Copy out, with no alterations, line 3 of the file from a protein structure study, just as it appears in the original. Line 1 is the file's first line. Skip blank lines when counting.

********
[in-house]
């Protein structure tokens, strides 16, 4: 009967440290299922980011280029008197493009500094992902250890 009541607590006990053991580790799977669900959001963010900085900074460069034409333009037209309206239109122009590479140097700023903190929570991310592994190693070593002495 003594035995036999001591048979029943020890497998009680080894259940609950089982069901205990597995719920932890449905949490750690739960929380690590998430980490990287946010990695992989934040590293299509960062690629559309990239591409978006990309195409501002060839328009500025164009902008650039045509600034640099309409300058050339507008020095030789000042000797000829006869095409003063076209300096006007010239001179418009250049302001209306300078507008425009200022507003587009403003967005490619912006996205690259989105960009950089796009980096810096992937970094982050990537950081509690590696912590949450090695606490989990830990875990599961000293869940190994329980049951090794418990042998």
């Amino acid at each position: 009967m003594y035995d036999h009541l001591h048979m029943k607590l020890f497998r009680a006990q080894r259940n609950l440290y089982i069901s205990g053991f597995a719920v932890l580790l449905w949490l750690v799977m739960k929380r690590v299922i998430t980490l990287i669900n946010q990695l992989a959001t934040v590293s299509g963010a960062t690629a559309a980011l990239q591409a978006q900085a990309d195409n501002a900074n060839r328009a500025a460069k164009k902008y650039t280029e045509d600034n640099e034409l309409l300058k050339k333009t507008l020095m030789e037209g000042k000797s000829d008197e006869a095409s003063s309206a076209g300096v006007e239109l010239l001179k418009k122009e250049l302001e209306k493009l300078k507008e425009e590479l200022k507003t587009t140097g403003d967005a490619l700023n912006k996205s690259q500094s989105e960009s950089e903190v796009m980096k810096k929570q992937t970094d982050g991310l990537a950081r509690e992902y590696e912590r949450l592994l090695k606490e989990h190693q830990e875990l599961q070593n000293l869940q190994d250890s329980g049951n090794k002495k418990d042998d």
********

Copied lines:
């Amino acid at each position: 009967m003594y035995d036999h009541l001591h048979m029943k607590l020890f497998r009680a006990q080894r259940n609950l440290y089982i069901s205990g053991f597995a719920v932890l580790l449905w949490l750690v799977m739960k929380r690590v299922i998430t980490l990287i669900n946010q990695l992989a959001t934040v590293s299509g963010a960062t690629a559309a980011l990239q591409a978006q900085a990309d195409n501002a900074n060839r328009a500025a460069k164009k902008y650039t280029e045509d600034n640099e034409l309409l300058k050339k333009t507008l020095m030789e037209g000042k000797s000829d008197e006869a095409s003063s309206a076209g300096v006007e239109l010239l001179k418009k122009e250049l302001e209306k493009l300078k507008e425009e590479l200022k507003t587009t140097g403003d967005a490619l700023n912006k996205s690259q500094s989105e960009s950089e903190v796009m980096k810096k929570q992937t970094d982050g991310l990537a950081r509690e992902y590696e912590r949450l592994l090695k606490e989990h190693q830990e875990l599961q070593n000293l869940q190994d250890s329980g049951n090794k002495k418990d042998d």